The Natural Choice - making an informed choice!
By: Sivan Zilber, clinical pet nutritionist
When it comes to feeding your beloved 4 legged furry family member, you have several options – feed commercial dry or canned pet food, make your own diet, or feed commercial raw, cooked or dehydrated/freeze dried. Raw and cooked (at low temperatures), either commercially or home prepared and dried commercial foods all fall under the category of natural nutrition.
This article takes an in-depth look at the main reasons why I believe you should consider switching to a natural diet, either home prepared (after consulting your vet or a pet nutritionist) or commercial from a respectable manufacturer.
Human and pets alike need to eat a diet that best suits their biological characteristics, or as it's called – a species appropriate diet. After reviewing thousands of years of nutrition, experts claim that a nutritionally balanced diet for dogs should contain around 80% protein, fats and bone sources and around 20% carbohydrates. Cats should eat around 90-95% protein, fats and bone sources and only 5-10% vegetables.
When you look at kibble you can straight away see that it's far too high in carbohydrates. An average macronutrient breakdown of dried dog food is approx. – 26% protein, 15% fat and 55% carbohydrates.
This means, most of the processed dry foods don't come close to the correct macronutrients rations and so it's biologically inappropriate.
Another major aspect that doesn’t meet biological needs is that dry foods contain under 10% moisture compared to a raw or even cooked diets which contains over 60% moisture. This fact is especially relevant for cats, for studies show that feeding exclusively on dry foods can cause chronic, mild dehydration which in time leads to increased stress on the kidneys, and ultimately decreased kidney function.
Contrary to popular belief, commercial dry and canned pet foods only became widely available in the 1950's. Both food preparation methods – extrusion and retort – use high temperatures (sometimes over 250 degrees Celsius) and this causes tremendous effects on the quality of the food.
Effects of heat
Research conducted by the national cancer institute, John Hopkins University in the US and the Queen Elizabeth Hospital in London had shown that cooking meat at high temperatures creates seventeen different carcinogenic (cancer causing) compounds that are collectively called heterocyclic amines (HCAs). These interfere with the body's genetic structure and are shown to cause cancer in animals.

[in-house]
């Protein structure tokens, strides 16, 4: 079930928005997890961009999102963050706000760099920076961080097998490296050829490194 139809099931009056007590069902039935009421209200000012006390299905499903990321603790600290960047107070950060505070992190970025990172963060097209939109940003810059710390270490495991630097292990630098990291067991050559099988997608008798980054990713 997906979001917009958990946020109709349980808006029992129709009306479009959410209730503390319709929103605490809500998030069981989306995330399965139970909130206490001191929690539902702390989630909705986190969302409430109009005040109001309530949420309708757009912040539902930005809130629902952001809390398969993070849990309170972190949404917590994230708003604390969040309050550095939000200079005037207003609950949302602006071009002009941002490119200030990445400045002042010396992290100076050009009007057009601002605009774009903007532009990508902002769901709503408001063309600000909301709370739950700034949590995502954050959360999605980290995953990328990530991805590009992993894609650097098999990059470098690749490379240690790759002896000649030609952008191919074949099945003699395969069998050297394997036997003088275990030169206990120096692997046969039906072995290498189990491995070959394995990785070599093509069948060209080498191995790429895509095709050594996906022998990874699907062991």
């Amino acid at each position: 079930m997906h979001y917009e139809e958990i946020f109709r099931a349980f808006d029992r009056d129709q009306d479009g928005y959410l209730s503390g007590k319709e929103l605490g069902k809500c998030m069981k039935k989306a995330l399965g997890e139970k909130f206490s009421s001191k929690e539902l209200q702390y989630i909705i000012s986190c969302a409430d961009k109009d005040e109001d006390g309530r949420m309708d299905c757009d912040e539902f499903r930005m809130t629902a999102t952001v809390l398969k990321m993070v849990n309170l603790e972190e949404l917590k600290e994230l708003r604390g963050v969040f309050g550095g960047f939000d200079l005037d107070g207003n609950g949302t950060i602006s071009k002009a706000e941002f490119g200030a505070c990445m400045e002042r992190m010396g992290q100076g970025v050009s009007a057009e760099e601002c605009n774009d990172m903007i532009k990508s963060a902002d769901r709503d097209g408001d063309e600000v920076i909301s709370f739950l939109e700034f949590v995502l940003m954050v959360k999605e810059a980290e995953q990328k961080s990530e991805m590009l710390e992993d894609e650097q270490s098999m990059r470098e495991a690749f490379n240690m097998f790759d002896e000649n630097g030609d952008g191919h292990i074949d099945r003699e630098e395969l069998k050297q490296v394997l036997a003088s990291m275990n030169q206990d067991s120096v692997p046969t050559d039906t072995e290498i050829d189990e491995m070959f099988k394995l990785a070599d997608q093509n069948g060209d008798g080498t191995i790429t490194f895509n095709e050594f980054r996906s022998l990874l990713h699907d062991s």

Other research shows that heat processing causes sugar and amino acids to react together in what is known as the Maillard reaction (this is what gives food its brownish color). It affects the availability of essential amino acids, enzyme activity, as well as absorption and utilization of metals in the body. It is also responsible for the formation of potent mutagenic and carcinogenic heterocyclic aromatic amines (HAAs).
In 2002, researchers in Sweden and the US discovered that heating high carbohydrate food produces a chemical called acrylamide which is considered as a probable carcinogen. Animal studies show that it causes gene mutation, neurotoxic effects, and cancer.
Studies have shown that the preservatives BHT and BHA cause DNA breaks, mutations and chromosomal aberrations. They increase the risk of tumors and caused cancer in lab animals. Although banned by some European countries, they are still in use in the US.
Carrageenan is used as a stabilizer and thickening agent in canned pet food and may cause ulcers and cancer.
Another problematic preservative is Ethoxyquin which is linked to animal sterility, deformed offspring and lesions of the liver, kidney and bladder.
MSG, often used as a flavor enhancer, is a chemical transmitter that may harm brain cells and also connected to obesity and allergies.
These are just a fragment of the artificial ingredients found in pet food. Other additives include: antimicrobials, emulsifiers, palatants, binders, stabilizers, thickeners and more. The most popular artificial substances are added nutrients. More and more data accumulates that connect artificial substances to many concerning health issues, such as hyperactivity, fearfulness, stomach ulcers, colitis, inflammatory bowel disease, cancer and more.
Synthetic vs. natural nutrients
Heat treatment destroys the natural vitamins and minerals found in the food and so food companies need to add these back in synthetic form in order to meet nutritional guidelines.